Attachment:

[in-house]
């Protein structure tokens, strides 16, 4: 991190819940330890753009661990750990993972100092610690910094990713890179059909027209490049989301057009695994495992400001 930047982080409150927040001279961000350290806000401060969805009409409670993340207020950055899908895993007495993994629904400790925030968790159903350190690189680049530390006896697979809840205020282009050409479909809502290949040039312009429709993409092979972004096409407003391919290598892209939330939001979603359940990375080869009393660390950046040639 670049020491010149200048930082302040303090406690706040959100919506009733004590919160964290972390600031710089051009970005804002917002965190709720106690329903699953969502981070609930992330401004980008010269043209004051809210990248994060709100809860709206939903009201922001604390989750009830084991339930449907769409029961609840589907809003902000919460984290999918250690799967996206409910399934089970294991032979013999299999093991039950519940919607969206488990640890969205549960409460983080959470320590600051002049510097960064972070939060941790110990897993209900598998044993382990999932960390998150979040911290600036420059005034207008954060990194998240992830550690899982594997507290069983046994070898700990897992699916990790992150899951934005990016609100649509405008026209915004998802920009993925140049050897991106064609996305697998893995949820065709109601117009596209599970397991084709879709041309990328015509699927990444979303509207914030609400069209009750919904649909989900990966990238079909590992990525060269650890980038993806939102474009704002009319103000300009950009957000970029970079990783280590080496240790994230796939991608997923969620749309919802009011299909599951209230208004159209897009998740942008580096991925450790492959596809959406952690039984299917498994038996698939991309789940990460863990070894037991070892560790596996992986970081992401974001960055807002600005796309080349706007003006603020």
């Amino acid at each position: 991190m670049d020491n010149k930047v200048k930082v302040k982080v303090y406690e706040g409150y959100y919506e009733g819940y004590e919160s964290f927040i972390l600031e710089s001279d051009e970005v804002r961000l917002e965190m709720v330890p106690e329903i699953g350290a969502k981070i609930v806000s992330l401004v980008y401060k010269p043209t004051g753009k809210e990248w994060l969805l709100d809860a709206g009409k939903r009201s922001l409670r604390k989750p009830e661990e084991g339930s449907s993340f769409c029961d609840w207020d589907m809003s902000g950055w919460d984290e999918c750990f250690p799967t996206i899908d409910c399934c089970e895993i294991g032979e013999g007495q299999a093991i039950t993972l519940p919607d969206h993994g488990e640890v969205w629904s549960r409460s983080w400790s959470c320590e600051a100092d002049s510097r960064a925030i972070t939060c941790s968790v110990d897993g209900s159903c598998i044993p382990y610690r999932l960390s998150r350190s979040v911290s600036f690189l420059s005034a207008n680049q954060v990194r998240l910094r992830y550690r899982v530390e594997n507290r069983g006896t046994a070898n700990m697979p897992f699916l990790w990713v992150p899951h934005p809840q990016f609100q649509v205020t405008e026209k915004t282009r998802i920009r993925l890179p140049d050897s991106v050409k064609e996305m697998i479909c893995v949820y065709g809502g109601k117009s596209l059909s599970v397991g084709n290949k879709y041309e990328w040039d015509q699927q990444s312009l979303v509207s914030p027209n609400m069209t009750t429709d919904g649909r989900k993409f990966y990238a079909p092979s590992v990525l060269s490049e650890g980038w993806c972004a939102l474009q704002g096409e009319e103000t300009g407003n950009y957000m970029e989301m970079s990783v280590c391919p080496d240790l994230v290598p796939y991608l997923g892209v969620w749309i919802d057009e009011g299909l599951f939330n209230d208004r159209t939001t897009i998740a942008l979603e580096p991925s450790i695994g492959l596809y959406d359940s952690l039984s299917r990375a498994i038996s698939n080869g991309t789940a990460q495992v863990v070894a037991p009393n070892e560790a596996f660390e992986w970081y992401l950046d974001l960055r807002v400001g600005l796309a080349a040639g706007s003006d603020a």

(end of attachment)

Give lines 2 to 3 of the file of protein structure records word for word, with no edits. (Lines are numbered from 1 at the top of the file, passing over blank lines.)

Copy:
């Protein structure tokens, strides 16, 4: 991190819940330890753009661990750990993972100092610690910094990713890179059909027209490049989301057009695994495992400001 930047982080409150927040001279961000350290806000401060969805009409409670993340207020950055899908895993007495993994629904400790925030968790159903350190690189680049530390006896697979809840205020282009050409479909809502290949040039312009429709993409092979972004096409407003391919290598892209939330939001979603359940990375080869009393660390950046040639 670049020491010149200048930082302040303090406690706040959100919506009733004590919160964290972390600031710089051009970005804002917002965190709720106690329903699953969502981070609930992330401004980008010269043209004051809210990248994060709100809860709206939903009201922001604390989750009830084991339930449907769409029961609840589907809003902000919460984290999918250690799967996206409910399934089970294991032979013999299999093991039950519940919607969206488990640890969205549960409460983080959470320590600051002049510097960064972070939060941790110990897993209900598998044993382990999932960390998150979040911290600036420059005034207008954060990194998240992830550690899982594997507290069983046994070898700990897992699916990790992150899951934005990016609100649509405008026209915004998802920009993925140049050897991106064609996305697998893995949820065709109601117009596209599970397991084709879709041309990328015509699927990444979303509207914030609400069209009750919904649909989900990966990238079909590992990525060269650890980038993806939102474009704002009319103000300009950009957000970029970079990783280590080496240790994230796939991608997923969620749309919802009011299909599951209230208004159209897009998740942008580096991925450790492959596809959406952690039984299917498994038996698939991309789940990460863990070894037991070892560790596996992986970081992401974001960055807002600005796309080349706007003006603020």
């Amino acid at each position: 991190m670049d020491n010149k930047v200048k930082v302040k982080v303090y406690e706040g409150y959100y919506e009733g819940y004590e919160s964290f927040i972390l600031e710089s001279d051009e970005v804002r961000l917002e965190m709720v330890p106690e329903i699953g350290a969502k981070i609930v806000s992330l401004v980008y401060k010269p043209t004051g753009k809210e990248w994060l969805l709100d809860a709206g009409k939903r009201s922001l409670r604390k989750p009830e661990e084991g339930s449907s993340f769409c029961d609840w207020d589907m809003s902000g950055w919460d984290e999918c750990f250690p799967t996206i899908d409910c399934c089970e895993i294991g032979e013999g007495q299999a093991i039950t993972l519940p919607d969206h993994g488990e640890v969205w629904s549960r409460s983080w400790s959470c320590e600051a100092d002049s510097r960064a925030i972070t939060c941790s968790v110990d897993g209900s159903c598998i044993p382990y610690r999932l960390s998150r350190s979040v911290s600036f690189l420059s005034a207008n680049q954060v990194r998240l910094r992830y550690r899982v530390e594997n507290r069983g006896t046994a070898n700990m697979p897992f699916l990790w990713v992150p899951h934005p809840q990016f609100q649509v205020t405008e026209k915004t282009r998802i920009r993925l890179p140049d050897s991106v050409k064609e996305m697998i479909c893995v949820y065709g809502g109601k117009s596209l059909s599970v397991g084709n290949k879709y041309e990328w040039d015509q699927q990444s312009l979303v509207s914030p027209n609400m069209t009750t429709d919904g649909r989900k993409f990966y990238a079909p092979s590992v990525l060269s490049e650890g980038w993806c972004a939102l474009q704002g096409e009319e103000t300009g407003n950009y957000m970029e989301m970079s990783v280590c391919p080496d240790l994230v290598p796939y991608l997923g892209v969620w749309i919802d057009e009011g299909l599951f939330n209230d208004r159209t939001t897009i998740a942008l979603e580096p991925s450790i695994g492959l596809y959406d359940s952690l039984s299917r990375a498994i038996s698939n080869g991309t789940a990460q495992v863990v070894a037991p009393n070892e560790a596996f660390e992986w970081y992401l950046d974001l960055r807002v400001g600005l796309a080349a040639g706007s003006d603020a």